New Netherland and Beyond
Immigrants to New Netherland
Sailed from Amsterdam in January 1624/251
Willem Ver Hulst arrives as second director in New Netherland.
(Pieter Minuit appointed in his place in December, 1625)
Bastiaen Janse Krol2
The following individuals arriving on the Orangeboom or with the Paert, Koe, Schaep ships:3
Cornelis Van Voorst4
The ship with the families lay at Plymouth. Getting a favorable wind, it also wished to go to sea, but was visited by the plague in such a way that already eleven persons had died and twenty more
were still sick, belonging to the families of the Walloons who were to be transported thithter to the colony. The assistant supercargo had also been sick, but was getting better.
Mattheus de Reus,7
Wolphert Gerritsen (van Couwenhoven),8
and Jan Ides,9
Sailed out from New Netherland end of August, 1625
Arrived in Amsterdam November, 1625
Joost van den Boogaert10returned to Holland.
* * * * * * *
1The double date is used to show the "old style" and "new style" dating of documents.
(See dating of documents)
2Bastiaen Jansen Krol, who visited New Netherland as comforter of the sick in 1624, made his second voyage with Verhulst on the "Orangenboom" in January 1625. The fact that he was appointed commissary at Fort Orange in 1626 because he was well acquainted with the language, seems to show that in 1624 and 1625 he was stationed at Fort Orange, rather than at Manhattan. He returned to Holland in 1629, but shortly after January 12, 1630, sailed for the third time to New Netherland, where he again held the post of commisssary of Fort Orange until 1632 when he was temporarily appointed Director General of New Netherland to succeed Peter Minuit who had been recalled. He held this office until Wouter van Twiller's arrival in 1633, and then sailed for Holland in July 1633. He was again commisssary of Fort Orange in 1638, but in 1645 was back in Holland. Documents Relating to New Netherland 1624-1626, in the Henry E. Huntington Library, Translated and Edited by A. J. F. van Laer, (c)1924, p 258.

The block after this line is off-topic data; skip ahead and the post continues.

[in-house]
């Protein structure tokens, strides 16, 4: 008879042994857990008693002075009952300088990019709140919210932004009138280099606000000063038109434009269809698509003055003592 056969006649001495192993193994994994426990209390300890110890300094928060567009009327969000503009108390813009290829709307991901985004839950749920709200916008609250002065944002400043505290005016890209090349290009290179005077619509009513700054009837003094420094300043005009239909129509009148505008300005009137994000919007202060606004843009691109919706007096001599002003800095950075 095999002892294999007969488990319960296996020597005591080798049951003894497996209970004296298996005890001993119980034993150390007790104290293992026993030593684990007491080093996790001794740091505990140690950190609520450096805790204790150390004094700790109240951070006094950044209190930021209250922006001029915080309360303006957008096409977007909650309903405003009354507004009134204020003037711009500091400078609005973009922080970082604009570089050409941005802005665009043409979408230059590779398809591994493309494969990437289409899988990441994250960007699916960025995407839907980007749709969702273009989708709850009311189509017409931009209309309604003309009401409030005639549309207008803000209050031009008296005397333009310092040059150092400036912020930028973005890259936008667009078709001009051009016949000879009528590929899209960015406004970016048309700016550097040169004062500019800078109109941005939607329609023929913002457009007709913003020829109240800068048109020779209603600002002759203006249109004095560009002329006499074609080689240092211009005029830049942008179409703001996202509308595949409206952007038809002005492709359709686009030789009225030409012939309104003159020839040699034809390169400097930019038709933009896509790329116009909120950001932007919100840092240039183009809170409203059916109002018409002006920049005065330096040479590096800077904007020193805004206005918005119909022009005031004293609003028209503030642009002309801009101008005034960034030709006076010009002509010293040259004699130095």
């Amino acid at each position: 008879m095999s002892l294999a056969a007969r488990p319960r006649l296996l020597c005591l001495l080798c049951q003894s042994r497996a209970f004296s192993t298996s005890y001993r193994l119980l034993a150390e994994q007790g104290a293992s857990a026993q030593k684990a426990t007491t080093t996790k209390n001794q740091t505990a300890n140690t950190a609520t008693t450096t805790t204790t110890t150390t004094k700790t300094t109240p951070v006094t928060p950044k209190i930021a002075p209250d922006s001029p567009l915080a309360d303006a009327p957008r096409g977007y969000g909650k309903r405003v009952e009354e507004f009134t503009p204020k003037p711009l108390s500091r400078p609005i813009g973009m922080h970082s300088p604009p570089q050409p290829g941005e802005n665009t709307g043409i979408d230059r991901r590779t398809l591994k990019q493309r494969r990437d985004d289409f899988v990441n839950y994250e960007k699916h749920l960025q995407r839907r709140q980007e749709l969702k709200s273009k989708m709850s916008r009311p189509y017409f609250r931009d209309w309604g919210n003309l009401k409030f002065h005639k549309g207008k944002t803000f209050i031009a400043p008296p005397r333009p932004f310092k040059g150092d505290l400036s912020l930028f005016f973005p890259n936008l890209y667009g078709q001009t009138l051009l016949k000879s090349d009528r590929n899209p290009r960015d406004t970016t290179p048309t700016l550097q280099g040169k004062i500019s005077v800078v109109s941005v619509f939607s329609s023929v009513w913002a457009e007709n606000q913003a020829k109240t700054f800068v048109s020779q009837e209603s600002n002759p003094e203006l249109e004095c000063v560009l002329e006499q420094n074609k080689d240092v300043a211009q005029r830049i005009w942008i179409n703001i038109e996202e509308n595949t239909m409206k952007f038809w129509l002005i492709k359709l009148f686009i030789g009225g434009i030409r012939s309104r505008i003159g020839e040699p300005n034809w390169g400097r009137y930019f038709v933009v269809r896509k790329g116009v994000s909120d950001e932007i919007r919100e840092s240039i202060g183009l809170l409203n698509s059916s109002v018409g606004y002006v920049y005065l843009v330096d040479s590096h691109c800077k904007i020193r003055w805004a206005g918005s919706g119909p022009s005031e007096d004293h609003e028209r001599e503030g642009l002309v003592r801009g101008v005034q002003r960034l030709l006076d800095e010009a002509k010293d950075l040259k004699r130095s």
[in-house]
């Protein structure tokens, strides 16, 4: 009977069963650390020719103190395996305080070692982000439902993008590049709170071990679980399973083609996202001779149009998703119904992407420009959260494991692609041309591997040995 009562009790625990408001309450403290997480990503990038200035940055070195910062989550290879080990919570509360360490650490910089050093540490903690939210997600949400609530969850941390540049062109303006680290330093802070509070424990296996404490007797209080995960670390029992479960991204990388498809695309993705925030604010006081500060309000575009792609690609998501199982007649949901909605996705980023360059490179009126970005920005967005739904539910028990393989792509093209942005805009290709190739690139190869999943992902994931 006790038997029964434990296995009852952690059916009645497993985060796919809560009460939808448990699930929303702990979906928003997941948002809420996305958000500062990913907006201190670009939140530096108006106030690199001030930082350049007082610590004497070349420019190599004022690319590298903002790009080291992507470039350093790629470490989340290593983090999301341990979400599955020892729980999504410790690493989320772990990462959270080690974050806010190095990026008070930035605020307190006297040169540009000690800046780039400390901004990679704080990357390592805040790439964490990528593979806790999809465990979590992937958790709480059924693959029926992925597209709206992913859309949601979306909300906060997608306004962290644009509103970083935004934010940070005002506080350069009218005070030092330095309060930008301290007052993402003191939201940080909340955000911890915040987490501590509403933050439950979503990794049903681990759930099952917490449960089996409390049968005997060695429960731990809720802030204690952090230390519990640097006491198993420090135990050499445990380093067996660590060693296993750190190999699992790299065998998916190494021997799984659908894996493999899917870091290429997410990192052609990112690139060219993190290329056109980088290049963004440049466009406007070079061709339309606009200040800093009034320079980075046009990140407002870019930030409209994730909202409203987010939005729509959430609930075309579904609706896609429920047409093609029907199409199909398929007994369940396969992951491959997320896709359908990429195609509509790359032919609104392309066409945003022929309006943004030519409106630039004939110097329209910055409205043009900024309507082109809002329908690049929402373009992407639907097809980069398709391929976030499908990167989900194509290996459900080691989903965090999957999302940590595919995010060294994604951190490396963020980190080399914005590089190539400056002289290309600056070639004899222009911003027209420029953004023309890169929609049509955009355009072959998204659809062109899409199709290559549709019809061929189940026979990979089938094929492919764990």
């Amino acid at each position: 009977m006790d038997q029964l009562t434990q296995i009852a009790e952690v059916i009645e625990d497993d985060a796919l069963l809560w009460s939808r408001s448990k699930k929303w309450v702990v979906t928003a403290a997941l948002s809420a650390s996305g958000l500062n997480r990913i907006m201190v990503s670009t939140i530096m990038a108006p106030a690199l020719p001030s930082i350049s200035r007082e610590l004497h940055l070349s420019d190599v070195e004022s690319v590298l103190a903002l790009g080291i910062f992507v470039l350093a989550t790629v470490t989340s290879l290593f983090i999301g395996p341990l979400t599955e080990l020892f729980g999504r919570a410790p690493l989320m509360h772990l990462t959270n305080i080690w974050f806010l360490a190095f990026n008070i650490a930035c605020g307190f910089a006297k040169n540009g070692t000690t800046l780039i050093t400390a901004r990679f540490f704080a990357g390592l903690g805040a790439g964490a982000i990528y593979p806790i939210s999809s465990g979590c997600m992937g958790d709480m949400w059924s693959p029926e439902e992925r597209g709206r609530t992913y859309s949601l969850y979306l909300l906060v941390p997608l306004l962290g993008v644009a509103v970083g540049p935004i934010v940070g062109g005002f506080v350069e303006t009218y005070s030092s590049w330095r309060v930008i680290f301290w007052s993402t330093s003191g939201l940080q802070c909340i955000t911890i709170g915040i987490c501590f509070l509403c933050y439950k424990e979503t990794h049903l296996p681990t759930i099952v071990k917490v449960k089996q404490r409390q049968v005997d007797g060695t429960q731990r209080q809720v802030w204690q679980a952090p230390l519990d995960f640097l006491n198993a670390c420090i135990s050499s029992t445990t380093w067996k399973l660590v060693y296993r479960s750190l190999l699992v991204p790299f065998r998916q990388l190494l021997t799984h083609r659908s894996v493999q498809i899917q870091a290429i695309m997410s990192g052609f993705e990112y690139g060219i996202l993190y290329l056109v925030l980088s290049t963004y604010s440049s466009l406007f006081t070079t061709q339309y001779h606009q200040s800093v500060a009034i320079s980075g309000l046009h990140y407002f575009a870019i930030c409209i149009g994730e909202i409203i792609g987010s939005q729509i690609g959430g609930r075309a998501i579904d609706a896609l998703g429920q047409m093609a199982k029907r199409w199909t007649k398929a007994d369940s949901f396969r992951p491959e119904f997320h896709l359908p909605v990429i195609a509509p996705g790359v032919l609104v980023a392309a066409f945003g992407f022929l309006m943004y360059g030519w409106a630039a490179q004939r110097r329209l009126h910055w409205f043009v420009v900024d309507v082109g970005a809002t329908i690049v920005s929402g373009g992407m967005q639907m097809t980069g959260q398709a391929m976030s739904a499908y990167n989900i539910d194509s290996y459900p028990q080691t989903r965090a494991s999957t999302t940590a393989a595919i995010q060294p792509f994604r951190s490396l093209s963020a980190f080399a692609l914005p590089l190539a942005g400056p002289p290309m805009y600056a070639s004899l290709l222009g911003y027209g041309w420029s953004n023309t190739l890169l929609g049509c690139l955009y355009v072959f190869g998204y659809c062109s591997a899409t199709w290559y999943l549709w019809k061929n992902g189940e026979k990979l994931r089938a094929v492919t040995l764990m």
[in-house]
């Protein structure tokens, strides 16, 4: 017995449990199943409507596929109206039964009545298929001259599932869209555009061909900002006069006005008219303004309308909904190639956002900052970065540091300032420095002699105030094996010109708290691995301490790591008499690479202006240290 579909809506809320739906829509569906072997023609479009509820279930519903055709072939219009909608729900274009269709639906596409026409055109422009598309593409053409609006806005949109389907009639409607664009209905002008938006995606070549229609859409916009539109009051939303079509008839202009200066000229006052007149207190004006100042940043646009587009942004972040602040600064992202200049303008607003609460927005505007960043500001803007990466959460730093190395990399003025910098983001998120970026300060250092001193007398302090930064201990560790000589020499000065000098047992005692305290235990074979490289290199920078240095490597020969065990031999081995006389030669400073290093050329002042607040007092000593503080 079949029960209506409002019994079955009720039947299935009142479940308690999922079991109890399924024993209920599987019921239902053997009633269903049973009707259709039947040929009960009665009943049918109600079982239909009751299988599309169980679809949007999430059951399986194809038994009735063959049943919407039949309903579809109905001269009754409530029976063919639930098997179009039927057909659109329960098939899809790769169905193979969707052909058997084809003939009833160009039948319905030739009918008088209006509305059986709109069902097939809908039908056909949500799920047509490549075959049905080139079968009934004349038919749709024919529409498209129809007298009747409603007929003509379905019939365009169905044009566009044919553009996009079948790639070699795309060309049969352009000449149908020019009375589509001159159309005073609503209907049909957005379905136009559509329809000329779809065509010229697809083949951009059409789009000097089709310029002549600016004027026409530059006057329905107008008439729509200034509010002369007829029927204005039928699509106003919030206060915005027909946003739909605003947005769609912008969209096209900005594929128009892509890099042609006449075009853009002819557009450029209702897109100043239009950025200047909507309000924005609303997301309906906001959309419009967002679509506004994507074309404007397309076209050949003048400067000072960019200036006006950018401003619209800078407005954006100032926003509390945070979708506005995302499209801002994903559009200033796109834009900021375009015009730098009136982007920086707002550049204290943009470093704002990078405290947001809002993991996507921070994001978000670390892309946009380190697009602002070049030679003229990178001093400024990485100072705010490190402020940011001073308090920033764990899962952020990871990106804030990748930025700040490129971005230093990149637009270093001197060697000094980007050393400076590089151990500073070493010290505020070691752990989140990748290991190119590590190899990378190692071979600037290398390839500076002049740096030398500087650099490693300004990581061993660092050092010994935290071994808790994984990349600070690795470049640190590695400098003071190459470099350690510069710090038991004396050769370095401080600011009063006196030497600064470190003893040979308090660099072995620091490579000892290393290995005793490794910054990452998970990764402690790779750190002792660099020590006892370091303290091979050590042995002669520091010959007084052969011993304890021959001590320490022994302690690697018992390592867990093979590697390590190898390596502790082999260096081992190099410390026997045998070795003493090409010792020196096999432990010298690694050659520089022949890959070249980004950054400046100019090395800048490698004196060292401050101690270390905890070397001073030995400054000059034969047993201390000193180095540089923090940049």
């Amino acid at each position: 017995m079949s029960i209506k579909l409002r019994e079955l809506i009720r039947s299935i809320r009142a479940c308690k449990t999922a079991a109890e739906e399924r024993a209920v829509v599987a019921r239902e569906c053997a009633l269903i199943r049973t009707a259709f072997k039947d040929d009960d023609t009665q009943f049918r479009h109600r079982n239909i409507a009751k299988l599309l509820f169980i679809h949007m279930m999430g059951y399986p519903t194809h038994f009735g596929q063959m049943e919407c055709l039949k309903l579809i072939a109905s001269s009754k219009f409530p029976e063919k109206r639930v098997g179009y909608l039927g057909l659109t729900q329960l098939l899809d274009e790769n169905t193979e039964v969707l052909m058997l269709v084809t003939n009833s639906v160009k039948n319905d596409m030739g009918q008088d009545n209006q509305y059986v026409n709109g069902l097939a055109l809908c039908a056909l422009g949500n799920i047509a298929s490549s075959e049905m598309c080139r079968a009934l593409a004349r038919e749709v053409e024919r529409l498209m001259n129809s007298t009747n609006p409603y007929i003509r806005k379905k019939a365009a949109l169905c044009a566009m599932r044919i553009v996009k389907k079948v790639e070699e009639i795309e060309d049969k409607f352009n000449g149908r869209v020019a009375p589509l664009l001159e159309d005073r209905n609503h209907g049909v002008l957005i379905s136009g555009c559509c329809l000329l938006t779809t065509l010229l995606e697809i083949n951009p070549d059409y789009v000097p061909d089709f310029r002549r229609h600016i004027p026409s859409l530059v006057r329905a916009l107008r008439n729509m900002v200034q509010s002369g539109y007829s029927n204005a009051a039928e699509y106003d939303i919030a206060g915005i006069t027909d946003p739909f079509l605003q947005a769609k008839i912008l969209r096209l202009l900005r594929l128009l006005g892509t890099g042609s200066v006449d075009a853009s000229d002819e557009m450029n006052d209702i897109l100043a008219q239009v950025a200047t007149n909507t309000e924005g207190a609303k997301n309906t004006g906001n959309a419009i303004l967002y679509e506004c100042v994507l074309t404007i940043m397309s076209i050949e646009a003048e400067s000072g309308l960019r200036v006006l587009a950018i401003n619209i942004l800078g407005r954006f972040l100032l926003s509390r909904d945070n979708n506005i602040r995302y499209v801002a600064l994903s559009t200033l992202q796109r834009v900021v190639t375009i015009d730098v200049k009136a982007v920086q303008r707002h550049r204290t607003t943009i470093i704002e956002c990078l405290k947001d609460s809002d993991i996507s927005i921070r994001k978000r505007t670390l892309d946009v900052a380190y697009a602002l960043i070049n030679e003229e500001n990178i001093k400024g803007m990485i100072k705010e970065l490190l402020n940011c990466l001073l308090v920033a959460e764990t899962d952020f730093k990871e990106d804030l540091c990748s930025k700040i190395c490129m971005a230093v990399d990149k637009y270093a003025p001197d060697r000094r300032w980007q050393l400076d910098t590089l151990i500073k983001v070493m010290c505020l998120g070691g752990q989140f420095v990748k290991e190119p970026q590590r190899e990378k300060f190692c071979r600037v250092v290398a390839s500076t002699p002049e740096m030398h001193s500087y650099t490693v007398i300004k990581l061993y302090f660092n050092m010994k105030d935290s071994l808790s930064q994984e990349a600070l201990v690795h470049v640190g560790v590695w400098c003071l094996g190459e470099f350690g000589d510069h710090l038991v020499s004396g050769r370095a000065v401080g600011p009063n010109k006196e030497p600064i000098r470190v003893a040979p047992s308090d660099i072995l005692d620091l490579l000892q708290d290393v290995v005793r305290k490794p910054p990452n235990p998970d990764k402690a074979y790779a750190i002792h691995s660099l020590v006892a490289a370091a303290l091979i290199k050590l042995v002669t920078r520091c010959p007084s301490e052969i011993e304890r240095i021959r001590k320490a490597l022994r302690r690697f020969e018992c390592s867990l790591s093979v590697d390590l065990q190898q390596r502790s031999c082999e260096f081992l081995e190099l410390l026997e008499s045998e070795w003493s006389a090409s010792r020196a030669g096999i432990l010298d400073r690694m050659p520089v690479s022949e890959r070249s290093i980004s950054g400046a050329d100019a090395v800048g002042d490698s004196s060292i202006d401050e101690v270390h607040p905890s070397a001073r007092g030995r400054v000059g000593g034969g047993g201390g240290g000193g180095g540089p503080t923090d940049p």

3"...to settle there all the families together with the hired farmers and the cattle that will be sent thither in the ship "Den Orangenboom" and the following ship(s) [Paert, Koe, Schaep..." ibid, p 51.
4Cornelis van Voorst, or as he is more often but incorrectly called, van Vorst, seems he came to New Netherland with th Hulft expedition of April 1625, and that his wife and children had preceded him on the ship "Orangenboom, which brought over Director Willem Verhulst, although, in the absence of any definite date, it is also possible that van Voorst came over with de Rasiere in 1626, and that his wife and children sailed with Minuit. [see ibid, p 272-273.]